Despite the ongoing blame game, Pakistan’s security forces assisted in safely recovering nine Iranian border guards out of 12 who were abducted by militants from the Lulakdan area near the Pak-Iran border in October 2018. This was followed by the killing of Mullah Irani.
In spite of these overtures, the mistrust continued to run deep.
The intrusions by Iran on Tuesday evening were unprecedented and more lethal compared to past attacks. The strike may have been prompted by the attacks on the Iranian town of Rask in December by Jaish al-Adl, in which 11 Iranian security personnel were killed.
Since February 2021, Siestan-o-Baluchistan has witnessed heightened tensions following the killing of 10 Baloch fuel carriers by Iran’s Revolutionary Guards near Saravan. The region saw widespread protests, which gained momentum after the death of Mahsa Amini in September 2022. To quell the protests, Iran executed at least 354 people, including six women, in the first half of 2023.
According to the Norway-based Iran Human Rights (IHRNGO), Baloch minorities comprised 20 per cent of all executions. These actions have garnered even more support for Jaish al-Adl. As a result, the terrorist outfit has increased its attacks on Iranian forces.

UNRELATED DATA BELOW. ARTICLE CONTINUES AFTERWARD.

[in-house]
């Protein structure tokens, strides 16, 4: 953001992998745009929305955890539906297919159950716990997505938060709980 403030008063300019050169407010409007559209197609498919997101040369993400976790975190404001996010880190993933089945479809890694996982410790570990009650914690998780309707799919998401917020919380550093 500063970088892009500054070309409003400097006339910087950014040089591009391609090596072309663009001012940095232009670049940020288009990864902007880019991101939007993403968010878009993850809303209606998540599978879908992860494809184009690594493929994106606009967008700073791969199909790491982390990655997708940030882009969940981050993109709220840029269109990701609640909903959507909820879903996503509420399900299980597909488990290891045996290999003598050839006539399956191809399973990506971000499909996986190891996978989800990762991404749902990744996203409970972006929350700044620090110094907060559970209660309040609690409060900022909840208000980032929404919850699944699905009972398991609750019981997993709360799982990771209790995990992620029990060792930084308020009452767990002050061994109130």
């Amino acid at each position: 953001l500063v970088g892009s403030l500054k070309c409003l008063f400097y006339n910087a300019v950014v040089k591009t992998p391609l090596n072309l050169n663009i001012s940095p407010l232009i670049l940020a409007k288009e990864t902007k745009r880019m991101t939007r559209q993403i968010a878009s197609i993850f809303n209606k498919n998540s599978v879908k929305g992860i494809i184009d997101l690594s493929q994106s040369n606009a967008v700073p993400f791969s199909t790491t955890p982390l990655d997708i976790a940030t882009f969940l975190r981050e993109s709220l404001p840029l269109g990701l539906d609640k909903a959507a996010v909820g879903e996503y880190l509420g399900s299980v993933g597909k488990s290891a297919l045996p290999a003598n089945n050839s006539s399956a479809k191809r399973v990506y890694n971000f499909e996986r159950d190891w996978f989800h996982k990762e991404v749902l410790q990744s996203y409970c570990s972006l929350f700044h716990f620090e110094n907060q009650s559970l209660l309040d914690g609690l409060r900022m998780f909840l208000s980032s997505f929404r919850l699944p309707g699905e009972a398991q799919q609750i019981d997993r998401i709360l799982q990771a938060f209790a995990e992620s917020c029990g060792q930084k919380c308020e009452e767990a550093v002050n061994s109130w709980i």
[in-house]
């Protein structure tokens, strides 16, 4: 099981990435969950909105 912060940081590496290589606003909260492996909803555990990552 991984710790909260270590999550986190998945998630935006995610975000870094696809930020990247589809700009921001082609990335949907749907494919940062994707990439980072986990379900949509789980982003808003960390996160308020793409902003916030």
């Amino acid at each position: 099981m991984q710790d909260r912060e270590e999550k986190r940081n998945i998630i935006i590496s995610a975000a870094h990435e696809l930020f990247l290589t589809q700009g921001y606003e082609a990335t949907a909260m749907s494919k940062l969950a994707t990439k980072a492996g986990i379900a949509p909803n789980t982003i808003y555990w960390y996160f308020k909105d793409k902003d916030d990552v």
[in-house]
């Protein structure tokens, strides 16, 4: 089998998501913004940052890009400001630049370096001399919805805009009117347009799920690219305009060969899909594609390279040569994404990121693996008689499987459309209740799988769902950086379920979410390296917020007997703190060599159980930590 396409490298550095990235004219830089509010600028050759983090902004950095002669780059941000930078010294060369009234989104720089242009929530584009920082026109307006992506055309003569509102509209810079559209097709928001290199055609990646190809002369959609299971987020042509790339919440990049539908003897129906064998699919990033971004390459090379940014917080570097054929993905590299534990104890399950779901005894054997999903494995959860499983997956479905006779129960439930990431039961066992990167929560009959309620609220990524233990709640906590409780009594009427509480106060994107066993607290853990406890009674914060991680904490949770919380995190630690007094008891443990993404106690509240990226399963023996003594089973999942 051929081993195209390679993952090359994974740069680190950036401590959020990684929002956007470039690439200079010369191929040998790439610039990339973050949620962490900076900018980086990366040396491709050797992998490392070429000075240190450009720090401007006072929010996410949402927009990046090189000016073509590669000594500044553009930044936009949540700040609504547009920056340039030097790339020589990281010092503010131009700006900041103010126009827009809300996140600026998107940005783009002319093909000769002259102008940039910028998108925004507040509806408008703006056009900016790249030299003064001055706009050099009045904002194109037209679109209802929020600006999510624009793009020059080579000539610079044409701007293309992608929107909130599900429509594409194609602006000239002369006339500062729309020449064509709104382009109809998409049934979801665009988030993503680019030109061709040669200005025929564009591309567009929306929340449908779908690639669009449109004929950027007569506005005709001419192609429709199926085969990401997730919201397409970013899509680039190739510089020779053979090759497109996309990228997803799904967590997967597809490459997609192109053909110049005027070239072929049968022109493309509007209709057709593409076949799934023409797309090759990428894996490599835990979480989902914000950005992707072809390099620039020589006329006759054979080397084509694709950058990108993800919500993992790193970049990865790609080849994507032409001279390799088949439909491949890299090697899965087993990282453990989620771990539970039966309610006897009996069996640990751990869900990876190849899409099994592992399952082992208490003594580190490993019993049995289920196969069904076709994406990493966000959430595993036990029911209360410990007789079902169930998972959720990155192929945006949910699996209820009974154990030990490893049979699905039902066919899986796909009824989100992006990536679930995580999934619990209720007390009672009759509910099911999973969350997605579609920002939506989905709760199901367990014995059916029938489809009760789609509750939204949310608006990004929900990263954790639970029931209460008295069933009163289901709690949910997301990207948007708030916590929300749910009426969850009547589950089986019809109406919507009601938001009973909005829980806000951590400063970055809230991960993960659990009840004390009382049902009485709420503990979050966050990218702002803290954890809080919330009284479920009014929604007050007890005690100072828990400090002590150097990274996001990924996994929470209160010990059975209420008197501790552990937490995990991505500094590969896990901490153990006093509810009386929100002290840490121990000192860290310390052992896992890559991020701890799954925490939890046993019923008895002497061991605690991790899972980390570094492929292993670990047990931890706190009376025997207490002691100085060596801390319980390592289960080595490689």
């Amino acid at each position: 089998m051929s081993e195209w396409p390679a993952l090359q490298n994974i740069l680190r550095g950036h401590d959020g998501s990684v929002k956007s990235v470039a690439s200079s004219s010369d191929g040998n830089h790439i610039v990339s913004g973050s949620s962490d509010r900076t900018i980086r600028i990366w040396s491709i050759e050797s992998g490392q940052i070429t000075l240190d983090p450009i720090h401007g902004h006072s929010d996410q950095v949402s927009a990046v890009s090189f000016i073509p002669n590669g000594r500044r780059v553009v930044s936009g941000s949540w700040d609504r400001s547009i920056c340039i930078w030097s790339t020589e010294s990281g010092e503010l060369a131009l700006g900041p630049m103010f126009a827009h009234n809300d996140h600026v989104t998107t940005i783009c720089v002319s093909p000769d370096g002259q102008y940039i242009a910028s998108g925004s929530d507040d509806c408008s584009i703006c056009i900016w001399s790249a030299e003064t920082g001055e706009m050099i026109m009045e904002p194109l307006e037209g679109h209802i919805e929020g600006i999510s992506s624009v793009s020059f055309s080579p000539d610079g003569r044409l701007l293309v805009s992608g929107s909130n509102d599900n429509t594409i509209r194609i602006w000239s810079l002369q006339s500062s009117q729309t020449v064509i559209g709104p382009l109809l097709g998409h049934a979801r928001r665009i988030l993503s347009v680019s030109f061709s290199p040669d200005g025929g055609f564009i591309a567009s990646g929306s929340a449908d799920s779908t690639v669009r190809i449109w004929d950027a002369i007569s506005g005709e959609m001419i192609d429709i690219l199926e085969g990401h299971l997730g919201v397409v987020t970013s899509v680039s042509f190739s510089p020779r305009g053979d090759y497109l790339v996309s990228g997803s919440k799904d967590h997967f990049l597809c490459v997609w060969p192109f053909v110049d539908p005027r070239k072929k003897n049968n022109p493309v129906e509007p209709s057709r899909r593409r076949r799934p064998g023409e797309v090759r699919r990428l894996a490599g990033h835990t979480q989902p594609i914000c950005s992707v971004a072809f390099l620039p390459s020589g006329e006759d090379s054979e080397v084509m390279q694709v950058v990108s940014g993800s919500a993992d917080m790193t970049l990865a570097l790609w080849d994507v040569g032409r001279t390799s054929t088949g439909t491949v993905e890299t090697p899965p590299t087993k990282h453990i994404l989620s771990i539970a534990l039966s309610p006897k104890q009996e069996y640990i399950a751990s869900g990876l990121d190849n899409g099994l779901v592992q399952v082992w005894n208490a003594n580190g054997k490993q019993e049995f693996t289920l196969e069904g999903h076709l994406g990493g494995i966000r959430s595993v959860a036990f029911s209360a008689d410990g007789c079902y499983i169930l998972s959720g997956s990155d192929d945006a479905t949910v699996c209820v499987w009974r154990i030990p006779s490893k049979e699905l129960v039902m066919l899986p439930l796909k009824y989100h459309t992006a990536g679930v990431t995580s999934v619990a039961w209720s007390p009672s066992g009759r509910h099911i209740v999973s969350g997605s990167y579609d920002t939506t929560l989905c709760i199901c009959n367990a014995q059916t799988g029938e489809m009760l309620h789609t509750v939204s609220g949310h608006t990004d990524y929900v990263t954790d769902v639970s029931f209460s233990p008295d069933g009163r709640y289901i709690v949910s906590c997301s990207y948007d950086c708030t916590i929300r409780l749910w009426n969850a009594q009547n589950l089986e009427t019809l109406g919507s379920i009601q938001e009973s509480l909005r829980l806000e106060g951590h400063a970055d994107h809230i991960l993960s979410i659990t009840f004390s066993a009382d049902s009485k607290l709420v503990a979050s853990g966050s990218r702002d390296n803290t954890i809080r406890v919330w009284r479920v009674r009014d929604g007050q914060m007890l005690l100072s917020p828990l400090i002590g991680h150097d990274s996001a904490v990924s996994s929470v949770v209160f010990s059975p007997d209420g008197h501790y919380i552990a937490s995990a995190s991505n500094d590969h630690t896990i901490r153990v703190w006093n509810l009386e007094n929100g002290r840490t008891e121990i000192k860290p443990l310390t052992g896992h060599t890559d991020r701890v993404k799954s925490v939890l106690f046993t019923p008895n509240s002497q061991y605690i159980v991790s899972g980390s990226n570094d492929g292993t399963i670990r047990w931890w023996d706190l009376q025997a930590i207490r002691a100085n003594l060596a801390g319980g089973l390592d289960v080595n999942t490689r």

Pakistan, meanwhile, has a complex relationship with its Baloch population with an escalation in the Baloch insurgency over the years. However, Iran no longer perceives Baloch nationalism within Pakistan as a threat, as it does not advocate for a greater Balochistan and it poses no threat to the Iranian regime.
Likewise, Pakistan doesn’t feel threatened by Iran-based Baloch militants since they no longer align with a nationalist ideology but a sectarian one. The shift in militant ideologies, coupled with the economic interests of both countries due to Gwadar and Chabahar, Pakistan’s increasing collaborations with Gulf states and the United States, and the challenging conditions of the long-porous border affected by harsh climates, has heightened tensions between the two states. This situation is likely to stay restive unless both countries reconsider their treatment of their respective Baloch populations.